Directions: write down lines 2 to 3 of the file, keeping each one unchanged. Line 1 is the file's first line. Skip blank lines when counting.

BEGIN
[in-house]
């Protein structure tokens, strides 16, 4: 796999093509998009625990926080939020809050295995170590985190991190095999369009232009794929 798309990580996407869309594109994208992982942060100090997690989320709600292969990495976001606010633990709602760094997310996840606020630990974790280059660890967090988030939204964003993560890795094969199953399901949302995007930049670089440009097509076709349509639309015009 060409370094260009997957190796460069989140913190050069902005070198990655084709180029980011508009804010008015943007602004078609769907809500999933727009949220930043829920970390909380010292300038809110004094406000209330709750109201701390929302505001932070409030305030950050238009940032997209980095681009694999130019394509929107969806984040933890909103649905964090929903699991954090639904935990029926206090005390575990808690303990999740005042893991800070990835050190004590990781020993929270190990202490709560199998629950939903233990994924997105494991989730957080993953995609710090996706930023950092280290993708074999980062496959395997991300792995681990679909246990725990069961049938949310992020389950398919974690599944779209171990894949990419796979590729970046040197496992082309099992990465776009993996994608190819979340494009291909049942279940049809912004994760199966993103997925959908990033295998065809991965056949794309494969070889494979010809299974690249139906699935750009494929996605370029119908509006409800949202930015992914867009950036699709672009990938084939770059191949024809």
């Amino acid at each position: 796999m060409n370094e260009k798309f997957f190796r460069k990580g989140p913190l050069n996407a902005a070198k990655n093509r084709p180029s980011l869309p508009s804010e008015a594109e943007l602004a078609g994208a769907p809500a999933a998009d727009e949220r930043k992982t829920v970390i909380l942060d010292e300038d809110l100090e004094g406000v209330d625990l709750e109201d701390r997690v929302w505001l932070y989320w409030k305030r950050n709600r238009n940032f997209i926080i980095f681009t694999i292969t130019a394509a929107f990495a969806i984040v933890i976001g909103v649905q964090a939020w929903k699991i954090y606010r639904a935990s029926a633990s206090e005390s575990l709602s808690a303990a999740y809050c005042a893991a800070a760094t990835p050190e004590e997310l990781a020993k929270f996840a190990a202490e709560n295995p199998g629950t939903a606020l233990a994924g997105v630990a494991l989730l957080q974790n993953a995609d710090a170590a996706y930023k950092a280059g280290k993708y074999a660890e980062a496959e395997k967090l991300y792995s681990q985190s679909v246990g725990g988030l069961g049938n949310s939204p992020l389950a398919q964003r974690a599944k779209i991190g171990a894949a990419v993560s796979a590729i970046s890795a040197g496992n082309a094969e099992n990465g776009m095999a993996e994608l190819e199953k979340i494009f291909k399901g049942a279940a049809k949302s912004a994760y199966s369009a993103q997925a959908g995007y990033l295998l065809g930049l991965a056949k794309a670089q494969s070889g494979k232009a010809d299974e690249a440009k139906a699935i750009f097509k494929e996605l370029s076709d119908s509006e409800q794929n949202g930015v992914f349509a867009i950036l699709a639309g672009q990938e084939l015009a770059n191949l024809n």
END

């Protein structure tokens, strides 16, 4: 796999093509998009625990926080939020809050295995170590985190991190095999369009232009794929 798309990580996407869309594109994208992982942060100090997690989320709600292969990495976001606010633990709602760094997310996840606020630990974790280059660890967090988030939204964003993560890795094969199953399901949302995007930049670089440009097509076709349509639309015009 060409370094260009997957190796460069989140913190050069902005070198990655084709180029980011508009804010008015943007602004078609769907809500999933727009949220930043829920970390909380010292300038809110004094406000209330709750109201701390929302505001932070409030305030950050238009940032997209980095681009694999130019394509929107969806984040933890909103649905964090929903699991954090639904935990029926206090005390575990808690303990999740005042893991800070990835050190004590990781020993929270190990202490709560199998629950939903233990994924997105494991989730957080993953995609710090996706930023950092280290993708074999980062496959395997991300792995681990679909246990725990069961049938949310992020389950398919974690599944779209171990894949990419796979590729970046040197496992082309099992990465776009993996994608190819979340494009291909049942279940049809912004994760199966993103997925959908990033295998065809991965056949794309494969070889494979010809299974690249139906699935750009494929996605370029119908509006409800949202930015992914867009950036699709672009990938084939770059191949024809």
């Amino acid at each position: 796999m060409n370094e260009k798309f997957f190796r460069k990580g989140p913190l050069n996407a902005a070198k990655n093509r084709p180029s980011l869309p508009s804010e008015a594109e943007l602004a078609g994208a769907p809500a999933a998009d727009e949220r930043k992982t829920v970390i909380l942060d010292e300038d809110l100090e004094g406000v209330d625990l709750e109201d701390r997690v929302w505001l932070y989320w409030k305030r950050n709600r238009n940032f997209i926080i980095f681009t694999i292969t130019a394509a929107f990495a969806i984040v933890i976001g909103v649905q964090a939020w929903k699991i954090y606010r639904a935990s029926a633990s206090e005390s575990l709602s808690a303990a999740y809050c005042a893991a800070a760094t990835p050190e004590e997310l990781a020993k929270f996840a190990a202490e709560n295995p199998g629950t939903a606020l233990a994924g997105v630990a494991l989730l957080q974790n993953a995609d710090a170590a996706y930023k950092a280059g280290k993708y074999a660890e980062a496959e395997k967090l991300y792995s681990q985190s679909v246990g725990g988030l069961g049938n949310s939204p992020l389950a398919q964003r974690a599944k779209i991190g171990a894949a990419v993560s796979a590729i970046s890795a040197g496992n082309a094969e099992n990465g776009m095999a993996e994608l190819e199953k979340i494009f291909k399901g049942a279940a049809k949302s912004a994760y199966s369009a993103q997925a959908g995007y990033l295998l065809g930049l991965a056949k794309a670089q494969s070889g494979k232009a010809d299974e690249a440009k139906a699935i750009f097509k494929e996605l370029s076709d119908s509006e409800q794929n949202g930015v992914f349509a867009i950036l699709a639309g672009q990938e084939l015009a770059n191949l024809n």